Posts Tagged ‘goat labor’

I do not tell many kidding stories.  A person tends to get used to the births, despite the fact that they are quite miraculous.

Iris had kids a couple of days ago.  It was a “different” experience. 

Iris is an average sized alpine doe.  She normally needs a bit of assistance.  I seldom need to help any of my other does.   I prefer letting nature do its thing.

The story unfolds as such…Sunday morning Iris was standing off to herself.  She is a bit more vocal when labor is in progress. 

I was concerned to see the remnants of a water sack hanging from her.  The order of things was not what I normally see.  In fact, I looked around for a dead kid.  I decided to put Iris in a small stall, with the notion that I would check on her every 20 minutes.   I headed up to the house.

A few minutes after I entered the back door I heard Iris grunting.  I also heard another grunt that was not hers.

I headed back down to the barn.  Snowball, a snubian, first time freshener, was in labor.  She picked a precarious place to have a kid, in a doorway.  Half of my herd was looking at me as to say, “Traffic jam!” I urged Snowball towards the middle of the barn, which was readied with clean straw bedding.

I turned to check on Iris, sounding more desperate.  I saw one hoof.  Just one.  Ugh.  Not good.

Snowball started grunting loudly.  One hoof, then 2nd hoof.  She screamed louder.  My goats normally do not scream, and normally I do not need to assist. 

I took another glance at Iris.  Still one hoof. 

Snowball began pushing again.  I looked at the hooves, made sure they were pointing in the right direction.  They didn’t look right.  I went in.  Felt one head.  It was positioned correctly.  I decided to pull.  It was a job.  Wow.  But we did it.  Mother and new buckling (male goat) are fine.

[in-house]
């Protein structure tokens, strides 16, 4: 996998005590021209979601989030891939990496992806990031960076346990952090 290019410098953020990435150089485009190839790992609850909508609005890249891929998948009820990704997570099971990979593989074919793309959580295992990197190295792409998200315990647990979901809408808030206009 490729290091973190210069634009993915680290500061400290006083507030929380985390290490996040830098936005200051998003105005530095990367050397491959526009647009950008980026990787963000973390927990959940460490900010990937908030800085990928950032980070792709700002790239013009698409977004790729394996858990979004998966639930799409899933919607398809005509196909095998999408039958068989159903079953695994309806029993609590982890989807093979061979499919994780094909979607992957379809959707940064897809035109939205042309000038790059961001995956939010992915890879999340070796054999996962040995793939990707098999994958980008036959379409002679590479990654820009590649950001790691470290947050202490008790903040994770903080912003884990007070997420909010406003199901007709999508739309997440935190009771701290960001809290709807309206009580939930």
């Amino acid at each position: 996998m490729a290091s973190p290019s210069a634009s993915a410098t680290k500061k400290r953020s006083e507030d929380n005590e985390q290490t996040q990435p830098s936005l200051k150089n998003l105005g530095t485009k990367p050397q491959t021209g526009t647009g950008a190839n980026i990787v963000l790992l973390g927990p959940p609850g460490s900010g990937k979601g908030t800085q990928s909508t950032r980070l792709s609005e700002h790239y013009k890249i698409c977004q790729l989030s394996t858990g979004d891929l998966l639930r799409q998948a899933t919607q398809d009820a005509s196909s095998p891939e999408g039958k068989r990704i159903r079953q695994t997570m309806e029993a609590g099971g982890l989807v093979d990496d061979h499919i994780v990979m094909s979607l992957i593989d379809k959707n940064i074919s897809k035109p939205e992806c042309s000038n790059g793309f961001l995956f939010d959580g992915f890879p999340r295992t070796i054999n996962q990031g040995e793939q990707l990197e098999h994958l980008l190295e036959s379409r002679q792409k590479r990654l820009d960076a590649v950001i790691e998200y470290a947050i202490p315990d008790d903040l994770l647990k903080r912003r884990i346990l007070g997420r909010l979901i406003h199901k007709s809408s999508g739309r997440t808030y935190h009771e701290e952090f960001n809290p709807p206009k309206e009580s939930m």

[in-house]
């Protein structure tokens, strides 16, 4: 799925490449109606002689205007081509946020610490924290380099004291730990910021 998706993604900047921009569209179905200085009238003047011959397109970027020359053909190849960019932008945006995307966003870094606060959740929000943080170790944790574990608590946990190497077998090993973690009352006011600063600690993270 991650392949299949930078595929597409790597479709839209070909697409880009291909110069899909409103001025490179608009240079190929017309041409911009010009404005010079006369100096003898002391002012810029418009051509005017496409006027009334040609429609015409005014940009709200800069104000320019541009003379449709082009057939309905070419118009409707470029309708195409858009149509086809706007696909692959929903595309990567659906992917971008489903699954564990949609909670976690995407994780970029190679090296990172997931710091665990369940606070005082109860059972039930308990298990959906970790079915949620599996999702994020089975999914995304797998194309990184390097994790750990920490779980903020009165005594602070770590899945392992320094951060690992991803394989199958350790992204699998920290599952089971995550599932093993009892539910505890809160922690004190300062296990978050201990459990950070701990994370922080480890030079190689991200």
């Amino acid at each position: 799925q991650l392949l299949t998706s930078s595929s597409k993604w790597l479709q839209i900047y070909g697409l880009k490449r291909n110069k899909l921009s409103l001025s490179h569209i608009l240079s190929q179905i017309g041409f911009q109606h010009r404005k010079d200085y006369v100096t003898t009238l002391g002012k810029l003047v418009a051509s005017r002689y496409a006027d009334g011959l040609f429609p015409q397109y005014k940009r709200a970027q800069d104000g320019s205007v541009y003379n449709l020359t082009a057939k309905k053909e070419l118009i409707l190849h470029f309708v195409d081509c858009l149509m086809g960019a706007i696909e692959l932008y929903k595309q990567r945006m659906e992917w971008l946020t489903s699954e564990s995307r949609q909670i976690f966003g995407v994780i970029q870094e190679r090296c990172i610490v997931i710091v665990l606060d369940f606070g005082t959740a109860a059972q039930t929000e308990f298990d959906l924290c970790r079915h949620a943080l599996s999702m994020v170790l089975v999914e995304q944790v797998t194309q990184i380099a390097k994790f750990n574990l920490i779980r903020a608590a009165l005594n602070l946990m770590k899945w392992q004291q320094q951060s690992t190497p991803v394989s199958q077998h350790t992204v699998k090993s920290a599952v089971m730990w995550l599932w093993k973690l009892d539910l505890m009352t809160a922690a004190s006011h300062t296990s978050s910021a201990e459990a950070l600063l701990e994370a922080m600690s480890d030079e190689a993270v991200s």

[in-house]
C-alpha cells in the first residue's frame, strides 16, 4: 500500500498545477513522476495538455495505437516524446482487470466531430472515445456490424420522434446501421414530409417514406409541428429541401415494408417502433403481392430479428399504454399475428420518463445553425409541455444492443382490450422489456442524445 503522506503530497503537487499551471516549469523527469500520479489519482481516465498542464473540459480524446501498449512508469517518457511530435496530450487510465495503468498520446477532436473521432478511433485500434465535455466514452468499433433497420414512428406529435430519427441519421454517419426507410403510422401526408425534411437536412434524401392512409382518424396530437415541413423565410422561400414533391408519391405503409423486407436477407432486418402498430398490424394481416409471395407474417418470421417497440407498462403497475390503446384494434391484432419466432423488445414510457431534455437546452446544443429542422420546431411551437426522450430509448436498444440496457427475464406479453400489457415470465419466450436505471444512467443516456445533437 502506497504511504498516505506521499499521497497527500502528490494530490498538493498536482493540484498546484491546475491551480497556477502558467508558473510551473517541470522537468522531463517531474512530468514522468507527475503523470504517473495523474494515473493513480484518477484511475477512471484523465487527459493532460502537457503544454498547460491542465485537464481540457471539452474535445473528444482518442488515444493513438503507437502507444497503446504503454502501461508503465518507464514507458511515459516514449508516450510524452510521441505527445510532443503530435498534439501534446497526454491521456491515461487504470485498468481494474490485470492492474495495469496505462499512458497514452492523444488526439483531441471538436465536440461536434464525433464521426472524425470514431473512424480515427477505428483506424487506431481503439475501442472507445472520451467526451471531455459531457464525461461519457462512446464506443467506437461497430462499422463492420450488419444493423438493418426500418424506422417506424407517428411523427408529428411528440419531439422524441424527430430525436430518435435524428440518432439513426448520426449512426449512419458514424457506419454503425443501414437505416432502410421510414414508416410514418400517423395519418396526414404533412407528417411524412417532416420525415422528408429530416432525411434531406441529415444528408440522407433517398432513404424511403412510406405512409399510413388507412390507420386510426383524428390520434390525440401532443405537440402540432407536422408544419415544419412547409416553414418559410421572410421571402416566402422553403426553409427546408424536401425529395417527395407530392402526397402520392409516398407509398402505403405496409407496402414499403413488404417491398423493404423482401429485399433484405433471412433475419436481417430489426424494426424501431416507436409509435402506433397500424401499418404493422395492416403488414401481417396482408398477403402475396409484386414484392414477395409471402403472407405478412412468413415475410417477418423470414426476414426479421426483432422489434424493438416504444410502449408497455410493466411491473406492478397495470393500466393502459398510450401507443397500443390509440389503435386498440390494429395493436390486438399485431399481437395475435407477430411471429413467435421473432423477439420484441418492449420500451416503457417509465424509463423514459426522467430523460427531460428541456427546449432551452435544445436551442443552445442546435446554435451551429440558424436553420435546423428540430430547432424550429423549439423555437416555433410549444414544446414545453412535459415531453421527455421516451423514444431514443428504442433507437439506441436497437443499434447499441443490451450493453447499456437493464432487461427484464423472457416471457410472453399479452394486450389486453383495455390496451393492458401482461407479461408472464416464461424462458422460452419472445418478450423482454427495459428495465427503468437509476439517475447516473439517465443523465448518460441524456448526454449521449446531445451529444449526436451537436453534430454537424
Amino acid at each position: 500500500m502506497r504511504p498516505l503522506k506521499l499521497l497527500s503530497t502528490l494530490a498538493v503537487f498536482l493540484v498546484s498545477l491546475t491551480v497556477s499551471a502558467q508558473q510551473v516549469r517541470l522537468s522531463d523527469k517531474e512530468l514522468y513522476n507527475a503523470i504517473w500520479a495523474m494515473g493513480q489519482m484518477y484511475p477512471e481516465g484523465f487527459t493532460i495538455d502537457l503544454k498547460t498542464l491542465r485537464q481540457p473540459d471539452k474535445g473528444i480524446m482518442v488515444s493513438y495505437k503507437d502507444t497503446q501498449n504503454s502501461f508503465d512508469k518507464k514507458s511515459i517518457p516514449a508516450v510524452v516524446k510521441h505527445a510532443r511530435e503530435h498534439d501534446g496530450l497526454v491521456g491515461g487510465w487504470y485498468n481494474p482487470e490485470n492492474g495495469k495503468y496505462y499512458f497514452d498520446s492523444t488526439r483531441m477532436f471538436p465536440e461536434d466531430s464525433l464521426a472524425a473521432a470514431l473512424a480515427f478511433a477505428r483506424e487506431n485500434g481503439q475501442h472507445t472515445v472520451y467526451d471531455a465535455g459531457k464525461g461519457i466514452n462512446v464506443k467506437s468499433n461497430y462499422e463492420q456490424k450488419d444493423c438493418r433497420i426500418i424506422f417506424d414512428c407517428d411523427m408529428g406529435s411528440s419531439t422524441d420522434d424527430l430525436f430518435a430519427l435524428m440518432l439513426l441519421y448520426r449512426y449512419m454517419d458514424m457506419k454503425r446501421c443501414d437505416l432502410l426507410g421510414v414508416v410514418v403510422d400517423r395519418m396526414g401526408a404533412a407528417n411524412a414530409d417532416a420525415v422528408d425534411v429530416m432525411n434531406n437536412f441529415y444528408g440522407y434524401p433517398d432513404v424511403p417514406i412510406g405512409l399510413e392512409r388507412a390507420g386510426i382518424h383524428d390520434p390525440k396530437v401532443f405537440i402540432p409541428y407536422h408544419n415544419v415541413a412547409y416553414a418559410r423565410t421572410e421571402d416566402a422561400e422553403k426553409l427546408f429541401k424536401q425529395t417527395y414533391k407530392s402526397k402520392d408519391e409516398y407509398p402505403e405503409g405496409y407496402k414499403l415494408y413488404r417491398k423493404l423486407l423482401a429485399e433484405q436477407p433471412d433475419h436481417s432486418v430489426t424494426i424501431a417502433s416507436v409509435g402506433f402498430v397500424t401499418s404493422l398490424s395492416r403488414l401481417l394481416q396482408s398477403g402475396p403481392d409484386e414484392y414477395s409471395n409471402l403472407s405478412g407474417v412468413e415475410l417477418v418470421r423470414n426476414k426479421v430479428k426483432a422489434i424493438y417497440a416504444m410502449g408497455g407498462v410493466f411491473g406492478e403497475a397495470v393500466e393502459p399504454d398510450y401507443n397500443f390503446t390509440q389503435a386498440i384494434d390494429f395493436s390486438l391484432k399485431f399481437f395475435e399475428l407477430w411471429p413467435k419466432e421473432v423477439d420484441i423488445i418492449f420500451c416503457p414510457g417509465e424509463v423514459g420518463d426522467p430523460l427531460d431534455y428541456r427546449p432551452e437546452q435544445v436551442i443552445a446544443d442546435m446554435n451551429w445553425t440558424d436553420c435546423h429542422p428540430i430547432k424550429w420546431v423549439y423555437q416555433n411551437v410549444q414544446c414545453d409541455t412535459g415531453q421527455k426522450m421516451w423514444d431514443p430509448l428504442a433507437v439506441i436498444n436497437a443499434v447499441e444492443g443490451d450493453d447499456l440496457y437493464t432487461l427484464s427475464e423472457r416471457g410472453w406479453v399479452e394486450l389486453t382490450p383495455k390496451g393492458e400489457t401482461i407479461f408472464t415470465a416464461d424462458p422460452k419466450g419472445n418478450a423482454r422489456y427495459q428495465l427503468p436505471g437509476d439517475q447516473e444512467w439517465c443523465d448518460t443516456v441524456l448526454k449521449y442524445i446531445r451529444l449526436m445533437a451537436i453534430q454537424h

I checked on Iris, talking to her, “I will not do anything until I see 2 hooves.”  Something seemed off.  Even the color of the discharge.  Dark yellow. 

Iris began pushing again, no progress.  So, I checked.  I felt a head in the right position, and said, “Okay, girl, when you push, I will pull!” Wow, another struggle, but we got that beautiful doeling (young female goat) out.

I knew Iris was not finished.  I said to her, “Well, momma, your next one will be fairly simple.”  I’ll stand back and wait.   I left the pen open.

It was not long before Iris laid down and grunted.  No hoof.  Not even one.  Then I see a tongue.  A nose.  No hoof.

I was tired, so was she.  I am tired a lot lately.  It tends to make me very careful and aware with judgement calls.

I went in, beyond the kid’s neck.  Shoulders only, legs back.  Oh oh.  Another push.  Out comes an ear.

I cleared the nose and the mouth.  The kid took a breath. 

And for whatever reason, Iris shoot out of the pen and ran to the back of the barn.  A very dirty end of the barn.

The kid’s eyes are open, the head was completely out, and Iris was going at a good trot.  Well, she doesn’t run well when her udder is that swollen, and especially while in labor. 

And…I was laughing.  I said to her, as I calmly walked behind her, “You are one crazy goat chick!”

I told her she was not going to have a kid in that dirt!

So I let her lay down.  I gently urged the kids head forward (not a good thing to put much pressure on).  I did get a tiny bit of forward movement.  I went in and found a leg folded back.  Finally, leverage! It wasn’t a difficult pull, I got the 2nd doeling out and I laid her on momma’s side. 

I’ll never forget goofy Iris flying down the barn.  Her legs were spraying outwards.  The kid’s eyes were open.  She was going for a ride! What a way to start a new life.

I shake my head and giggle.

The things we see and do.

Praise the Lord I get to experience these beautiful things.

Life is a miracle.

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